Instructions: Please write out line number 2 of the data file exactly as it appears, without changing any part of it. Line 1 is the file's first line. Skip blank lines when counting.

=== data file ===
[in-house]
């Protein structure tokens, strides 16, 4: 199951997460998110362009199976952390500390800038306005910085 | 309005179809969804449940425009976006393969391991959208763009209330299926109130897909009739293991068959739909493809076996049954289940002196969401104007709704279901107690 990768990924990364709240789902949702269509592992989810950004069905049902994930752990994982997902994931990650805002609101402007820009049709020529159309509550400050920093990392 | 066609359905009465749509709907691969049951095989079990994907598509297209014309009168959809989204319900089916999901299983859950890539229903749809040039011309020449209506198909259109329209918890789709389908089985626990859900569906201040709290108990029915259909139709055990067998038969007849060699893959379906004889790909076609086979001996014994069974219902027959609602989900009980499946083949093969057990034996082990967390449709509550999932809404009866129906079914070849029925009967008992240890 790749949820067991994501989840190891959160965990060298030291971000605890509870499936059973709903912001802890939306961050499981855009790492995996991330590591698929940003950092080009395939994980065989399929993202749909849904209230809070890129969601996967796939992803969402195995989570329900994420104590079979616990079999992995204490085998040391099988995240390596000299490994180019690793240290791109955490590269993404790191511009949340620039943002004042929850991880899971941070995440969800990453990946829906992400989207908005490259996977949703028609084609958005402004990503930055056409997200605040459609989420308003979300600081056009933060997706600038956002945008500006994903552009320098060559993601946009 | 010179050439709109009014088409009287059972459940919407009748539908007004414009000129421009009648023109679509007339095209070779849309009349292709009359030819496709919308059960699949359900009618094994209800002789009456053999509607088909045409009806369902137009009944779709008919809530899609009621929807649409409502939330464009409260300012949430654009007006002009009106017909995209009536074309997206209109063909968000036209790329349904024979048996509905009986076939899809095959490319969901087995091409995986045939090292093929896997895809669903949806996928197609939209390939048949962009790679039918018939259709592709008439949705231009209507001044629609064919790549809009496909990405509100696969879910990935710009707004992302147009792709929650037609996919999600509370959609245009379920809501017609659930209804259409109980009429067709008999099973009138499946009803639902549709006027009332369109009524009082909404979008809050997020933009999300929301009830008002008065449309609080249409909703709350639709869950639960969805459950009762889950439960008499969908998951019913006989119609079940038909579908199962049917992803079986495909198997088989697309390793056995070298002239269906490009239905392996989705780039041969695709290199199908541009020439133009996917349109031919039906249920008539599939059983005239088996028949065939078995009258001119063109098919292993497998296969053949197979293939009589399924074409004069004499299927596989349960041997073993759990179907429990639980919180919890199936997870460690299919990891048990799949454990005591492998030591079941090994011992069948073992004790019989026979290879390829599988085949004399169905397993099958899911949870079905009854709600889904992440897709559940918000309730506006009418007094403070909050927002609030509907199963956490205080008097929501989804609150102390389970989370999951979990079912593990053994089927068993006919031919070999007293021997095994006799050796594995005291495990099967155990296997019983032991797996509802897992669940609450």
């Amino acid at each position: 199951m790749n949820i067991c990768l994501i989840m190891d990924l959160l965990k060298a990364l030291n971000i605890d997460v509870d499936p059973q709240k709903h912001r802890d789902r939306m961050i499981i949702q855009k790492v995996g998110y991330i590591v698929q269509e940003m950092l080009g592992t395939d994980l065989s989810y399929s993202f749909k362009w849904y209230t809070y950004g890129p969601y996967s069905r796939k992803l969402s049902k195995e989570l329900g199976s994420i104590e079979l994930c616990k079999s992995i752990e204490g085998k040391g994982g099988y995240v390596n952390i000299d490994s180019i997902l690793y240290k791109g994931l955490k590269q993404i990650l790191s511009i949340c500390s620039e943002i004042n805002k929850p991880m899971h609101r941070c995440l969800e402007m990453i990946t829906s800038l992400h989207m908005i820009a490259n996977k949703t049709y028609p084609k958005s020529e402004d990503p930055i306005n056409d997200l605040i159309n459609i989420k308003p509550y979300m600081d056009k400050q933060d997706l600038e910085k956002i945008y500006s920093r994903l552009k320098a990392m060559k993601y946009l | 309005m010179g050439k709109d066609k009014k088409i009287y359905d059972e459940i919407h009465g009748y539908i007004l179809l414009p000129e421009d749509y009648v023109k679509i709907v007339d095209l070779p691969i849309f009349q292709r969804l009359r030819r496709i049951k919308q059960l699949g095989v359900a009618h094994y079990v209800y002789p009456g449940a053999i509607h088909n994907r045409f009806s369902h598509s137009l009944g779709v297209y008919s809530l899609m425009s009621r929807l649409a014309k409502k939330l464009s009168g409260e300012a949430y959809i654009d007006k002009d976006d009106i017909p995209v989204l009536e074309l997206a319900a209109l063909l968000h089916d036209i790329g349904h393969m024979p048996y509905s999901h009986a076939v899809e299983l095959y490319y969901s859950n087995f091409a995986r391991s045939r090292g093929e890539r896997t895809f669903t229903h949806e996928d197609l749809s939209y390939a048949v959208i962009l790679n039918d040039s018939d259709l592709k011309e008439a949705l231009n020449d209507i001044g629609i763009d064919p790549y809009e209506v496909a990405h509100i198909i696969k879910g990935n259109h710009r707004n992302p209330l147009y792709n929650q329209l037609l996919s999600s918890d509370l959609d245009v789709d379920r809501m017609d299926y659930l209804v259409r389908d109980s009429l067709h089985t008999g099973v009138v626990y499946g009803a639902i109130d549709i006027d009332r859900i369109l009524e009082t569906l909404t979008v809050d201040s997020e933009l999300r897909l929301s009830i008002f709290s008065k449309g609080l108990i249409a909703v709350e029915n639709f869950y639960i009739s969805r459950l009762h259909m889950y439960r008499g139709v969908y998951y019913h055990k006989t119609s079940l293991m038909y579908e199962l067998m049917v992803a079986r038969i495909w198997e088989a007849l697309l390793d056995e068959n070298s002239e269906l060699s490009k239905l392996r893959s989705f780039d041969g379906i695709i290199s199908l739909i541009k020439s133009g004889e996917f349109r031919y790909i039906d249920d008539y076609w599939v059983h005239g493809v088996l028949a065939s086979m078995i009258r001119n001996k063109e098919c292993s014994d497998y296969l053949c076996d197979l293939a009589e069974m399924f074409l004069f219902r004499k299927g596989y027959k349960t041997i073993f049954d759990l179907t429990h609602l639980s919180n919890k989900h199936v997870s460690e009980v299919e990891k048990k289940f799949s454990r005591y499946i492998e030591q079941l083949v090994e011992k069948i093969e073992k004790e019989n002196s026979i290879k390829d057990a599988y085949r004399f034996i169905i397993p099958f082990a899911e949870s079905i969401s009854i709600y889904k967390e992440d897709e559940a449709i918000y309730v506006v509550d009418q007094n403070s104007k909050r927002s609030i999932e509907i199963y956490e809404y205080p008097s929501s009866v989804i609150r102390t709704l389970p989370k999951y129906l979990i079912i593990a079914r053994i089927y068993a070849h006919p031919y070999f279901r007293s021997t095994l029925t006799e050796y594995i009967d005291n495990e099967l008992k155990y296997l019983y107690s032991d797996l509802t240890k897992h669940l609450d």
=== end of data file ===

């Protein structure tokens, strides 16, 4: 199951997460998110362009199976952390500390800038306005910085 | 309005179809969804449940425009976006393969391991959208763009209330299926109130897909009739293991068959739909493809076996049954289940002196969401104007709704279901107690 990768990924990364709240789902949702269509592992989810950004069905049902994930752990994982997902994931990650805002609101402007820009049709020529159309509550400050920093990392 | 066609359905009465749509709907691969049951095989079990994907598509297209014309009168959809989204319900089916999901299983859950890539229903749809040039011309020449209506198909259109329209918890789709389908089985626990859900569906201040709290108990029915259909139709055990067998038969007849060699893959379906004889790909076609086979001996014994069974219902027959609602989900009980499946083949093969057990034996082990967390449709509550999932809404009866129906079914070849029925009967008992240890 790749949820067991994501989840190891959160965990060298030291971000605890509870499936059973709903912001802890939306961050499981855009790492995996991330590591698929940003950092080009395939994980065989399929993202749909849904209230809070890129969601996967796939992803969402195995989570329900994420104590079979616990079999992995204490085998040391099988995240390596000299490994180019690793240290791109955490590269993404790191511009949340620039943002004042929850991880899971941070995440969800990453990946829906992400989207908005490259996977949703028609084609958005402004990503930055056409997200605040459609989420308003979300600081056009933060997706600038956002945008500006994903552009320098060559993601946009 | 010179050439709109009014088409009287059972459940919407009748539908007004414009000129421009009648023109679509007339095209070779849309009349292709009359030819496709919308059960699949359900009618094994209800002789009456053999509607088909045409009806369902137009009944779709008919809530899609009621929807649409409502939330464009409260300012949430654009007006002009009106017909995209009536074309997206209109063909968000036209790329349904024979048996509905009986076939899809095959490319969901087995091409995986045939090292093929896997895809669903949806996928197609939209390939048949962009790679039918018939259709592709008439949705231009209507001044629609064919790549809009496909990405509100696969879910990935710009707004992302147009792709929650037609996919999600509370959609245009379920809501017609659930209804259409109980009429067709008999099973009138499946009803639902549709006027009332369109009524009082909404979008809050997020933009999300929301009830008002008065449309609080249409909703709350639709869950639960969805459950009762889950439960008499969908998951019913006989119609079940038909579908199962049917992803079986495909198997088989697309390793056995070298002239269906490009239905392996989705780039041969695709290199199908541009020439133009996917349109031919039906249920008539599939059983005239088996028949065939078995009258001119063109098919292993497998296969053949197979293939009589399924074409004069004499299927596989349960041997073993759990179907429990639980919180919890199936997870460690299919990891048990799949454990005591492998030591079941090994011992069948073992004790019989026979290879390829599988085949004399169905397993099958899911949870079905009854709600889904992440897709559940918000309730506006009418007094403070909050927002609030509907199963956490205080008097929501989804609150102390389970989370999951979990079912593990053994089927068993006919031919070999007293021997095994006799050796594995005291495990099967155990296997019983032991797996509802897992669940609450």